In the current case the issue being investigated was whether the multidimensional similarity scaling technique could be used to assess whether the conceptual framework underlying the design of an academic curriculum was in fact perceived by students of that program. The guiding principles in program development were to offer academic upgrading that would enhance career options, to keep a clear focus on children and youth and therapeutic strategies while introducing organizational management content and a research orientation. Professional development and a therapeutic orientation defined the first similarity dimension while the program emphases on children and youth and on organizational issues defined the second dimension. The research orientation appears not to have been picked up by the similarity dimensions primarily because it was perceived to permeate the curriculum. The paired-comparison task in this case involved eleven stimuli, resulting in 55 comparisons, which is mom than the 45 comparisons called for in Case 1. This may have contributed to the lower response rate in this case, although the technique appears to be sufficiently robust as to produce useful information with relatively few respondents. However, it may be the case that eleven or twelve stimuli for paired-comparisons is the upper limit of respondents’ tolerance. The interpretation technique used in this case involved focus group discussion to generate hypotheses about possible interpretations of dimensions, followed by a testing of those hypotheses using Likert scales. While this is a somewhat circuitous route, it does ensure that the meanings attached to the dimensions emerge from the stakeholders rather than being imposed by the researcher. As noted in introducing Case 2, financial belt-tightening within the university served as part of the background of this particular project. It was necessary to reduce and/or restructure the courses in this program. Client
feedback, in this case the judgments of students in the program, assisted the decision-making process. Three of the required courses were deleted from the curriculum, another was restructured, and the range of elective choices was expanded.
Concluding Comments The basic rationale for this project was to test the applicability of multidimensional similarity scaling as a research technique in program evaluation. On the whole, the technique appears to hold potential as an additional tool in the kit of evaluation researchers. Two cases were presented to illustrate different types of research questions and different approaches to interpreting the obtained dimensions. The basic task facing respondents is relatively straightforward, although it is sometimes necessary to stress that the goal is to understand how they view the stimulus objects, in response to their question to the researcher “What do you mean by similarity ?“. The potential of the technique is to allow respondents a greater voice in defining the issues that interest them, rather than having criteria imposed by the researcher. In this sense the approach is one of “evaluation from below”, with roots deeply embedded in the traditions of inductive reasoning. The number of paired-comparisons required increases dramatically with the number of stimulus objects in the set. For this reason the technique is probably of limited value when the number of objects exceeds 12, although overlapping partial matrices of comparisons could be constructed to maximize the information obtained while minimizing the demands on the respondents. As noted in the discussion of Case 1, the issue of how best to depict solutions of three or more dimensions is problematic. It may be best resolved through multiple presentations of two-dimensional solutions, although a wellconstructed three-dimensional model could be used. However, as one goes above three dimensions not only does visualization become a challenge, but the number of graphs taking dimensions two at a time grows rapidly. Fortunately, the scaling procedure generally tends to produce meaningful information in three or fewer dimensions, as it did in each of the two cases discussed here. One area of potential applicability that was not explored in this project is that of analyzing different perspectives of different stakeholders. The individual differences component of the model used in this study could be used, for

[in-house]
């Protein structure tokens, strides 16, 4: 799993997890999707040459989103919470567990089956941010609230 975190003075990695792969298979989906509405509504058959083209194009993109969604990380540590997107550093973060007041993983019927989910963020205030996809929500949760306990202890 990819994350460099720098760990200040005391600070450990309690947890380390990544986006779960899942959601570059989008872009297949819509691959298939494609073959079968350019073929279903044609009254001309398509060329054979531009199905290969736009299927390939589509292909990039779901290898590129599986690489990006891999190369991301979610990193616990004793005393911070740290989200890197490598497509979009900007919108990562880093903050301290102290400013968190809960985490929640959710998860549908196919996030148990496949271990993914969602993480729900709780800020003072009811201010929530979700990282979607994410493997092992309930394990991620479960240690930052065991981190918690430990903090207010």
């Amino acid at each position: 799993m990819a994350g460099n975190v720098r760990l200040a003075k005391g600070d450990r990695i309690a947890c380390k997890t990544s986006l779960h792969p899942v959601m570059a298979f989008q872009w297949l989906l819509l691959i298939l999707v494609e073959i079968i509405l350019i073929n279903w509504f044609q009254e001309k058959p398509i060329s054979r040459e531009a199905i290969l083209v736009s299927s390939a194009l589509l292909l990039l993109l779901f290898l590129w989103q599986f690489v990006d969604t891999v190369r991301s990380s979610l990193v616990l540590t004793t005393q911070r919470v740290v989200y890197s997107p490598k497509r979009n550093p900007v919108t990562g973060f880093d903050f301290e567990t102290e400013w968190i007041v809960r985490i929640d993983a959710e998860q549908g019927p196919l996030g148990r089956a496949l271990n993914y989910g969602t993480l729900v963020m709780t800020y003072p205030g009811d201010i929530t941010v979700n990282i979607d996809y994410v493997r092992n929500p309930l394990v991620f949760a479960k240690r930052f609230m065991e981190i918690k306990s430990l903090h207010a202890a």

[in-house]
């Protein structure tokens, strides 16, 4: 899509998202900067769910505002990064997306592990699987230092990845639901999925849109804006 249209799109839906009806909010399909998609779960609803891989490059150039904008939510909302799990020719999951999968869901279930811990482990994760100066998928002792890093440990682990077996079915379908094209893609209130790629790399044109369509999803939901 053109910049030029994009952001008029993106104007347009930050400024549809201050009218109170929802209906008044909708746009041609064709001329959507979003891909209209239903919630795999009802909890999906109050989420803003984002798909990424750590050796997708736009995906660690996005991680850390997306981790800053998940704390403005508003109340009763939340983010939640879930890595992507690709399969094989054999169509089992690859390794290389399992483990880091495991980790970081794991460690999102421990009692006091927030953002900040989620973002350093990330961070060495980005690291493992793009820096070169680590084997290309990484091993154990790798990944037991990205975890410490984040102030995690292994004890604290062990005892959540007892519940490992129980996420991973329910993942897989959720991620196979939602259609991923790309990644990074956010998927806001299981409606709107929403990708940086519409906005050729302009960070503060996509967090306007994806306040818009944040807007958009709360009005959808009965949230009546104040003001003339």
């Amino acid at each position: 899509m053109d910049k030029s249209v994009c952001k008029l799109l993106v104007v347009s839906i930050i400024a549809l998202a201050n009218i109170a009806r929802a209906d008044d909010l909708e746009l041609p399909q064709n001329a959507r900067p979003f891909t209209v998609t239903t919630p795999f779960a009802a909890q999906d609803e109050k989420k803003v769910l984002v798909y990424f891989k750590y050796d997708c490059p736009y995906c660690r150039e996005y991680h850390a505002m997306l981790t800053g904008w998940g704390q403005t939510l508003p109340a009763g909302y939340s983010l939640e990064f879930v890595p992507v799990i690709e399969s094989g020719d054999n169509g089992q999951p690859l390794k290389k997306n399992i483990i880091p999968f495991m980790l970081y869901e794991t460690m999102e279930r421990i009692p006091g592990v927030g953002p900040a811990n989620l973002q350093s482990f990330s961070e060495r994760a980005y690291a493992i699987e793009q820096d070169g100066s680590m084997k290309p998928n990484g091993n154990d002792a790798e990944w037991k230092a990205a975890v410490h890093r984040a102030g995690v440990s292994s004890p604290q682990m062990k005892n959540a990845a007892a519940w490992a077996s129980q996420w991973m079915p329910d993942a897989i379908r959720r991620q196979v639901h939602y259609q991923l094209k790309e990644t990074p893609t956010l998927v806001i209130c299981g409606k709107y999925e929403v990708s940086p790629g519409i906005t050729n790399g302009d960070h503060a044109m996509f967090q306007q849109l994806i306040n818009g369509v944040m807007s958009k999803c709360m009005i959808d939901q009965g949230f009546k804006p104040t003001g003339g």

Applications of MDS in Evaluation Research
example, to compare the perspectives of funding sources, agency staff and agency clients on different components of service. Finally, it must be acknowledged that the scaling technique is somewhat complex, computer dependent and probably unfamiliar to many in the field of services for children and youth. Other tests of its applicability are clearly warrented. If on balance it proves to be an effective and useful tool, then the effort required to learn and use the procedure will be worthwhile.